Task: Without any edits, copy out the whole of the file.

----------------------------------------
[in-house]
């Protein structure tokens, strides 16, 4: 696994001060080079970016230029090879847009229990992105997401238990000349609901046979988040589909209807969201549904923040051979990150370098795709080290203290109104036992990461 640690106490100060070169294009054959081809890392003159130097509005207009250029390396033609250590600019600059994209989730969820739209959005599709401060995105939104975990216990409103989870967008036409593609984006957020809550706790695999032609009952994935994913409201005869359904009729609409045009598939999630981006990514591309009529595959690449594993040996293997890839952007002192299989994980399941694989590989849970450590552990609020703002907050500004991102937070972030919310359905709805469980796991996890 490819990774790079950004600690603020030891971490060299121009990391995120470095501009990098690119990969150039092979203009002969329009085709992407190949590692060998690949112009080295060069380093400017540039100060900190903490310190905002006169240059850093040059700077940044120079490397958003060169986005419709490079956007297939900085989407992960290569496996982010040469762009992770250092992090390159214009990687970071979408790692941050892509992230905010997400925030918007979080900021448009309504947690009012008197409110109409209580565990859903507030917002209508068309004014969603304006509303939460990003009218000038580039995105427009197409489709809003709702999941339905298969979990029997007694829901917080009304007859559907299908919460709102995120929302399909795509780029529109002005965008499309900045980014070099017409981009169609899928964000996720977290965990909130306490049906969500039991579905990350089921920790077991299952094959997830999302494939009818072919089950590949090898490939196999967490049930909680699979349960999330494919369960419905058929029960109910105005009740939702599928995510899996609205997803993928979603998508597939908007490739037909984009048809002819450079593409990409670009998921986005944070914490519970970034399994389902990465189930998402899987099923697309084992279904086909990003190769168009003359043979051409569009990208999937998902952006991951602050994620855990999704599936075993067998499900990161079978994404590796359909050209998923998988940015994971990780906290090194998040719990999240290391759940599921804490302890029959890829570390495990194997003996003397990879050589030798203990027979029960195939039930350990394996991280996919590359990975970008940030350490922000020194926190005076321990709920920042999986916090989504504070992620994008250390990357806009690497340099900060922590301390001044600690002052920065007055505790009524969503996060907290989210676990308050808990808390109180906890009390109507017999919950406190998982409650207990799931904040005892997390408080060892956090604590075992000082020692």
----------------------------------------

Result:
[in-house]
């Protein structure tokens, strides 16, 4: 696994001060080079970016230029090879847009229990992105997401238990000349609901046979988040589909209807969201549904923040051979990150370098795709080290203290109104036992990461 640690106490100060070169294009054959081809890392003159130097509005207009250029390396033609250590600019600059994209989730969820739209959005599709401060995105939104975990216990409103989870967008036409593609984006957020809550706790695999032609009952994935994913409201005869359904009729609409045009598939999630981006990514591309009529595959690449594993040996293997890839952007002192299989994980399941694989590989849970450590552990609020703002907050500004991102937070972030919310359905709805469980796991996890 490819990774790079950004600690603020030891971490060299121009990391995120470095501009990098690119990969150039092979203009002969329009085709992407190949590692060998690949112009080295060069380093400017540039100060900190903490310190905002006169240059850093040059700077940044120079490397958003060169986005419709490079956007297939900085989407992960290569496996982010040469762009992770250092992090390159214009990687970071979408790692941050892509992230905010997400925030918007979080900021448009309504947690009012008197409110109409209580565990859903507030917002209508068309004014969603304006509303939460990003009218000038580039995105427009197409489709809003709702999941339905298969979990029997007694829901917080009304007859559907299908919460709102995120929302399909795509780029529109002005965008499309900045980014070099017409981009169609899928964000996720977290965990909130306490049906969500039991579905990350089921920790077991299952094959997830999302494939009818072919089950590949090898490939196999967490049930909680699979349960999330494919369960419905058929029960109910105005009740939702599928995510899996609205997803993928979603998508597939908007490739037909984009048809002819450079593409990409670009998921986005944070914490519970970034399994389902990465189930998402899987099923697309084992279904086909990003190769168009003359043979051409569009990208999937998902952006991951602050994620855990999704599936075993067998499900990161079978994404590796359909050209998923998988940015994971990780906290090194998040719990999240290391759940599921804490302890029959890829570390495990194997003996003397990879050589030798203990027979029960195939039930350990394996991280996919590359990975970008940030350490922000020194926190005076321990709920920042999986916090989504504070992620994008250390990357806009690497340099900060922590301390001044600690002052920065007055505790009524969503996060907290989210676990308050808990808390109180906890009390109507017999919950406190998982409650207990799931904040005892997390408080060892956090604590075992000082020692």